4 Powerful Ways You Can Profit From Discomfort
Avoidance has its place. Why create discomfort where it’s not necessary? How does one decide what is and isn’t necessary? Going to school and work often create discomfort, but it’s necessary. Exercising can create discomfort, but we know the benefits. Medical procedures, even though uncomfortable, are a must.
Resignation in the face of discomfort involves acceptance. However the shadow side of resignation is that it can put the discomforts in charge. We become victims of the pains we encounter.
Engagement is a better strategy. How can we leverage the discomforts – both planned and unplanned – for our personal and professional benefit?
Everyday you are either preparing or repairing
And there are those times when discomfort is a result of an unwise choice, or perhaps through no choice of your own. Engagement allows us to proactively learn and grow.
When you are dancing with discomfort, here are 4 ways to take the lead.
1. Discomfort is a sign of progress. When we live in a constant state of comfort the odds are great that we aren’t going anywhere. We avoid asking the best questions – What? How? When? and Who? Exchange “why is this happening” to “how can this make me better?” I now begin to feel a shift in my spirit. The answers we get are often determined by the questions we ask. A bad question leads to a bad answer. Try these instead:
- What if this isn’t the end, but a new beginning?
- What if this is necessary to prepare for the next chapter in my life?
- What does this experience make possible?
- What will I be telling others about the valuable things I learned during this season of my life?
2. The best defense is a good offense. Walk toward the barking dog. Realize that discomfort is the first cousin to discipline. They often come from different directions, riding on different emotions, but their results can look very similar. Most folks display “unconscious incompetence” when it comes to discomfort or adversity. They mindlessly let it happen. IQ is cognitive intelligence. EQ is emotional intelligence. And there’s another kind of intelligence called AQ which stands for adversity intelligence. AQ is your ability to thrive under adverse situations. It is a strong indicator of your overall success.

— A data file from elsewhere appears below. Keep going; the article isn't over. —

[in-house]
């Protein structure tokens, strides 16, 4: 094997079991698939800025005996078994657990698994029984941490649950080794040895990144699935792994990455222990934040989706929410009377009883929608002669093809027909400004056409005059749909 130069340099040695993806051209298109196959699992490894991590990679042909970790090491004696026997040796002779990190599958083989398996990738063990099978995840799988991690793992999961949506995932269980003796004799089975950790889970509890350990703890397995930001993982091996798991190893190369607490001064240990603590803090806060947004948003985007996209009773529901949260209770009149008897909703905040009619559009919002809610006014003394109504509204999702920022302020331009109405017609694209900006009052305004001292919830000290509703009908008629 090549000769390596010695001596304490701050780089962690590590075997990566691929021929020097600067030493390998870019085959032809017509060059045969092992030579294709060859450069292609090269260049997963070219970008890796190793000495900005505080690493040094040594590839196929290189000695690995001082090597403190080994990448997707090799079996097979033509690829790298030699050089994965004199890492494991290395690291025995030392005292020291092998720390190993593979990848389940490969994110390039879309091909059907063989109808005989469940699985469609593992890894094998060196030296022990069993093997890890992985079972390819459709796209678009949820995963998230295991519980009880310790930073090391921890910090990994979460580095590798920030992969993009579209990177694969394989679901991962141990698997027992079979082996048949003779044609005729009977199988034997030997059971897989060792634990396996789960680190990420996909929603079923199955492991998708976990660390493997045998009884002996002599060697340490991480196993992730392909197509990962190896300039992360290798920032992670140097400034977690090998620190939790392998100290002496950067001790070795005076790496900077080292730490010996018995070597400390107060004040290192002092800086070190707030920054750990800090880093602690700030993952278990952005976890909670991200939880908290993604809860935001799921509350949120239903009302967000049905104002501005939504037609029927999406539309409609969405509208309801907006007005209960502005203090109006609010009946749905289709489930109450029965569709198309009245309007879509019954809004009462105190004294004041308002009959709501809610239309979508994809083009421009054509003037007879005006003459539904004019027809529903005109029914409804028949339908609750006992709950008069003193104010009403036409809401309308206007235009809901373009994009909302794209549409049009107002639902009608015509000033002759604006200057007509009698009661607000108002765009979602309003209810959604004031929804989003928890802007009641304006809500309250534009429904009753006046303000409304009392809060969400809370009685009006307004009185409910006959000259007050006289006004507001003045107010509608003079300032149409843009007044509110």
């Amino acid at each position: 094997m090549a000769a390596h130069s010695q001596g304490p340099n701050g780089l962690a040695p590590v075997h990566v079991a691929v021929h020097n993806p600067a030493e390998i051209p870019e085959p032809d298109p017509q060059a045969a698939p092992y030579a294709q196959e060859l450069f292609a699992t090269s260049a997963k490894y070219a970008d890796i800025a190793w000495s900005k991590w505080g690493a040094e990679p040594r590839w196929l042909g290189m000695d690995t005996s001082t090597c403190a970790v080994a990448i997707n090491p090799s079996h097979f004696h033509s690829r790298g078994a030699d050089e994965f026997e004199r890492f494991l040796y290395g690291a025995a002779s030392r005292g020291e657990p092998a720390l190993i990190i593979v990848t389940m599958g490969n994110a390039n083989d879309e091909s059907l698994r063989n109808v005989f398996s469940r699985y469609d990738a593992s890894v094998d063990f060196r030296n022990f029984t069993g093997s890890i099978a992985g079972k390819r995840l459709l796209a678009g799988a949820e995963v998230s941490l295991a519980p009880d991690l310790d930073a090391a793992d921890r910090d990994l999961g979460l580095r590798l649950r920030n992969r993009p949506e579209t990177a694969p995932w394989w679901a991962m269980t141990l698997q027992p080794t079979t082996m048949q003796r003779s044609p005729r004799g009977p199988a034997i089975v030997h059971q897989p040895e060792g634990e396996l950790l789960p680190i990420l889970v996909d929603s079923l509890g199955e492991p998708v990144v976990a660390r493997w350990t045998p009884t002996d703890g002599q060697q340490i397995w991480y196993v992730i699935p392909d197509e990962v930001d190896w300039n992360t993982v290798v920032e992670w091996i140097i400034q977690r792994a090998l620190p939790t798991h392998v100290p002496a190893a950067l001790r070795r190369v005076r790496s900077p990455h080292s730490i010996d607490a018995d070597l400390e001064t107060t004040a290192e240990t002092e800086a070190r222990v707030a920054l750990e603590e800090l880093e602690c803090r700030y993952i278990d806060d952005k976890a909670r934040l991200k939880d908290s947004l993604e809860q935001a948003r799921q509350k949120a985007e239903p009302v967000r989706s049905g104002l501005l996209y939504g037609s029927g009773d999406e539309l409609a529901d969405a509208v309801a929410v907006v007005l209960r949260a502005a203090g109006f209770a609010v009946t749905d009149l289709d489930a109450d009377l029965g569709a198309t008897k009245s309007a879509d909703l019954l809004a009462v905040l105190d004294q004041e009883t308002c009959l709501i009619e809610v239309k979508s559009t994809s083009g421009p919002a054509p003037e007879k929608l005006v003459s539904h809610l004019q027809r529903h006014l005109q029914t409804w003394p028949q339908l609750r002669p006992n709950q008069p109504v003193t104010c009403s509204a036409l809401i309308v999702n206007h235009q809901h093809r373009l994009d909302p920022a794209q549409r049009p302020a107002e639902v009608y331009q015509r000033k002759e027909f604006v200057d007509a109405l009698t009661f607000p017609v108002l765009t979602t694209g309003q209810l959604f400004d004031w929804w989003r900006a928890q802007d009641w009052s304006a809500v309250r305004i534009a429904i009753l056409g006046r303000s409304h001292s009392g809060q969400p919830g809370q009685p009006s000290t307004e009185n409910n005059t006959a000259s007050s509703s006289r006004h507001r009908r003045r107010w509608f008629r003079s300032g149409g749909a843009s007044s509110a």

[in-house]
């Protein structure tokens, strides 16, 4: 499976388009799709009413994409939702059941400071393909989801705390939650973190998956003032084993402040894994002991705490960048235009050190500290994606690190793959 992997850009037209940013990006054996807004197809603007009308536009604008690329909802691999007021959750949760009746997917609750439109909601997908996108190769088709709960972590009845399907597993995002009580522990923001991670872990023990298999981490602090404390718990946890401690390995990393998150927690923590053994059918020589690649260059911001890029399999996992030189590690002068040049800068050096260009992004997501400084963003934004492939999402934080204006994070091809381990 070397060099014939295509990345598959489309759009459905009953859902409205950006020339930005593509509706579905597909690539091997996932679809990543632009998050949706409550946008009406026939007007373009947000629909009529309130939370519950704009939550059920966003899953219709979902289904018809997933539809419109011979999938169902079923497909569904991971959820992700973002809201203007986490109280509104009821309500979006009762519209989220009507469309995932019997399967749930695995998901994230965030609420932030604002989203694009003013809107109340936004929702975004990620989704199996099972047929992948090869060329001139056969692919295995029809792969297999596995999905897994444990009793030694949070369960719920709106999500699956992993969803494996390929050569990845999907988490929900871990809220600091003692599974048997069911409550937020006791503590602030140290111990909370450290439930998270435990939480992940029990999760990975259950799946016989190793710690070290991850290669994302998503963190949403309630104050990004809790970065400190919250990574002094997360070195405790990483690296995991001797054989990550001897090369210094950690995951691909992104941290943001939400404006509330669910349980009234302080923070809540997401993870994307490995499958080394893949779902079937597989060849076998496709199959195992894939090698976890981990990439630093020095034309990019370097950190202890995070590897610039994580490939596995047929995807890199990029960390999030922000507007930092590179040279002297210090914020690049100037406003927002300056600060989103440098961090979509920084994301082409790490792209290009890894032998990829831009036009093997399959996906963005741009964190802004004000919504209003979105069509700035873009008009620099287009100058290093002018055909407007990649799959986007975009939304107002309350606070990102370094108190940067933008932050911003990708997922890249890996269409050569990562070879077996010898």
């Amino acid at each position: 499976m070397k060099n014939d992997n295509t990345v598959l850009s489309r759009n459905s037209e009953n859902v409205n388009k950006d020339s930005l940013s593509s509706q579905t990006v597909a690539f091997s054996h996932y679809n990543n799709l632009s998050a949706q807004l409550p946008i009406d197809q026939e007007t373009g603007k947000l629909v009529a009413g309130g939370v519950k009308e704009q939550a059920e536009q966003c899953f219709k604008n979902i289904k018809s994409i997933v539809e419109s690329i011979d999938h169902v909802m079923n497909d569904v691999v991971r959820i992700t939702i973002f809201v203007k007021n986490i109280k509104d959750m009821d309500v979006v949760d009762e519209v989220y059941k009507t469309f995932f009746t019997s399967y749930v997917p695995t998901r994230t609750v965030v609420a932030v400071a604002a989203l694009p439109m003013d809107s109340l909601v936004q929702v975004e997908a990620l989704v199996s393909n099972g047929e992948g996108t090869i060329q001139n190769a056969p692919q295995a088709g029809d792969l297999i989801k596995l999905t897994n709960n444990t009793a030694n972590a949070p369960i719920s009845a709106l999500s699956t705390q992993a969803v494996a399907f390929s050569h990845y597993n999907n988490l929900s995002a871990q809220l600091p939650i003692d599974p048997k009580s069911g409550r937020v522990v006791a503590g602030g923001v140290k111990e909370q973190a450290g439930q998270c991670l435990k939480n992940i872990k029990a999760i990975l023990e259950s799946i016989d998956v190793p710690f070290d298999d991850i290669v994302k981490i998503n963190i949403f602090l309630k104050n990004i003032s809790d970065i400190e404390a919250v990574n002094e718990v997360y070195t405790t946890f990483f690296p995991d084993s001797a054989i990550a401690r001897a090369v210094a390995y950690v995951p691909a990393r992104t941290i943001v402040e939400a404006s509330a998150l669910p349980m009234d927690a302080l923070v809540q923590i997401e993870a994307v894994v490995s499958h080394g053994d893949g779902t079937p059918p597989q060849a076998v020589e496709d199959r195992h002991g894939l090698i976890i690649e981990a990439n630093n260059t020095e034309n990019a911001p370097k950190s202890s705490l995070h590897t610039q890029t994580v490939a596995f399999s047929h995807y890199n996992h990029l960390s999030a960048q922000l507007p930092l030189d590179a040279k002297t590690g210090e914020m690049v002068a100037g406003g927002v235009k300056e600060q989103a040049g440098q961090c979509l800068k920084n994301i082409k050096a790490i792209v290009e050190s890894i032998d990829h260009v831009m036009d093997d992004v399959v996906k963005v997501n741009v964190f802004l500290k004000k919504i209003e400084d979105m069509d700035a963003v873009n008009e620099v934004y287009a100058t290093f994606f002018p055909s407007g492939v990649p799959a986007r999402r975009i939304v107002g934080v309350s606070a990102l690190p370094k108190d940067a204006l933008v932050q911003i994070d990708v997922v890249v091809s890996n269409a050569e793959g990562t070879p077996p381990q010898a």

“The truth is that our finest moments are most likely to occur when we are feeling deeply uncomfortable, unhappy, or unfulfilled. For it is only in such moments, propelled by our discomfort, that we are likely to step out of our ruts and start searching for different ways or truer answers. Problems do not go away. They must be worked through or else they remain, forever, a barrier to growth and development of the spirit.” — Scott Peck, The Road Less Traveled
3. Greatness lies outside our circle of comfort. People are either climbers, campers, or complainers. A climber attempts to handle any challenge that confronts them. They use the discomfort to grow – and sometimes they even choose it. A camper has some success, but leaves a lot of progress and potential on the table, untapped. A complainer used most of their energy in avoiding the discomfort. Greatness is there, but never realized. To the climber, this doesn’t need to be terrifying – just uncomfortable. They have learned to be comfortable with being uncomfortable.
“You need to do the uncomfortable until it becomes comfortable. There are only two pains you have to worry about, ‘the pain of discipline today, or the pain of regret tomorrow.’” — Jim Rohn
Anyone who has changed an unproductive habit has intentionally invited a certain level of discomfort.
4. Discomfort creates energy. The same energy that discomfort creates is the same energy that creates solutions! The finest metals are purified in extreme temperatures. The greatest inventions have been discovered during wars. A lifestyle of total comfort leads to accommodation and immobility – a lack of energy.
It’s interesting to watch my one year old grandson. He would not appreciate sweet things without understanding bitterness. He appreciates smoothness because he’s experienced jaggedness. He appreciates softness because he’s experienced hardness. He’s beginning to appreciate solutions because he’s experienced conflict. The energy is transferred.
Sometimes the struggle is exactly what we need. Without the discomfort we’d go through life crippled.
“Your best way out is always through.” — Robert Frost
Choosing to engage discomfort is equivalent to loving your life.
How have your current discomforts propelled you?